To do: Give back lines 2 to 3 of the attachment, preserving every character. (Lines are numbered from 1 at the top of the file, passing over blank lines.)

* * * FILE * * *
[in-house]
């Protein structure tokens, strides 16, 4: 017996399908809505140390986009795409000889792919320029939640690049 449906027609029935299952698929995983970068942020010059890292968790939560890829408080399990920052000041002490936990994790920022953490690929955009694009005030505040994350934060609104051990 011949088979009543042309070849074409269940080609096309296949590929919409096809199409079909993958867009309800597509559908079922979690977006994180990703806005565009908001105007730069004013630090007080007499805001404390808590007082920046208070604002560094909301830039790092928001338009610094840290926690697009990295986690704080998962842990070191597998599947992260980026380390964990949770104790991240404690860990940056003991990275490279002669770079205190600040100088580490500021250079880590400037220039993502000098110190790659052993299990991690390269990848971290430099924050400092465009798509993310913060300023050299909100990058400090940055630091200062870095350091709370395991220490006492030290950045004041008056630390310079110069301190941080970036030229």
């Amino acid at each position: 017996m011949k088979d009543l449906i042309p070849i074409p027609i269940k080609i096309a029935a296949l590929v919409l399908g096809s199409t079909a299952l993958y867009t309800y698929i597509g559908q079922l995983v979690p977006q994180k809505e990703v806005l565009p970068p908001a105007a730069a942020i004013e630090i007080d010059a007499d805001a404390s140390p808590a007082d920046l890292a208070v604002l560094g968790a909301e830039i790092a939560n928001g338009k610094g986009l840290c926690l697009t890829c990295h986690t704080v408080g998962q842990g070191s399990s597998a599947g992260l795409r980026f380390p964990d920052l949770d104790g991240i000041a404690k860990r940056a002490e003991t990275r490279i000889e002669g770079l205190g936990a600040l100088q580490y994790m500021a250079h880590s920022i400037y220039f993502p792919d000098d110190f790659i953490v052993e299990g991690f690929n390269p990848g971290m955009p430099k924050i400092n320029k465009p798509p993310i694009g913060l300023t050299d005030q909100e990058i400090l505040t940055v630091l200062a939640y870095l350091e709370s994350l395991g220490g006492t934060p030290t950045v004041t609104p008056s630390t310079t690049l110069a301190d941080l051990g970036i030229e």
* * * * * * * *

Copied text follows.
């Protein structure tokens, strides 16, 4: 017996399908809505140390986009795409000889792919320029939640690049 449906027609029935299952698929995983970068942020010059890292968790939560890829408080399990920052000041002490936990994790920022953490690929955009694009005030505040994350934060609104051990 011949088979009543042309070849074409269940080609096309296949590929919409096809199409079909993958867009309800597509559908079922979690977006994180990703806005565009908001105007730069004013630090007080007499805001404390808590007082920046208070604002560094909301830039790092928001338009610094840290926690697009990295986690704080998962842990070191597998599947992260980026380390964990949770104790991240404690860990940056003991990275490279002669770079205190600040100088580490500021250079880590400037220039993502000098110190790659052993299990991690390269990848971290430099924050400092465009798509993310913060300023050299909100990058400090940055630091200062870095350091709370395991220490006492030290950045004041008056630390310079110069301190941080970036030229």
């Amino acid at each position: 017996m011949k088979d009543l449906i042309p070849i074409p027609i269940k080609i096309a029935a296949l590929v919409l399908g096809s199409t079909a299952l993958y867009t309800y698929i597509g559908q079922l995983v979690p977006q994180k809505e990703v806005l565009p970068p908001a105007a730069a942020i004013e630090i007080d010059a007499d805001a404390s140390p808590a007082d920046l890292a208070v604002l560094g968790a909301e830039i790092a939560n928001g338009k610094g986009l840290c926690l697009t890829c990295h986690t704080v408080g998962q842990g070191s399990s597998a599947g992260l795409r980026f380390p964990d920052l949770d104790g991240i000041a404690k860990r940056a002490e003991t990275r490279i000889e002669g770079l205190g936990a600040l100088q580490y994790m500021a250079h880590s920022i400037y220039f993502p792919d000098d110190f790659i953490v052993e299990g991690f690929n390269p990848g971290m955009p430099k924050i400092n320029k465009p798509p993310i694009g913060l300023t050299d005030q909100e990058i400090l505040t940055v630091l200062a939640y870095l350091e709370s994350l395991g220490g006492t934060p030290t950045v004041t609104p008056s630390t310079t690049l110069a301190d941080l051990g970036i030229e």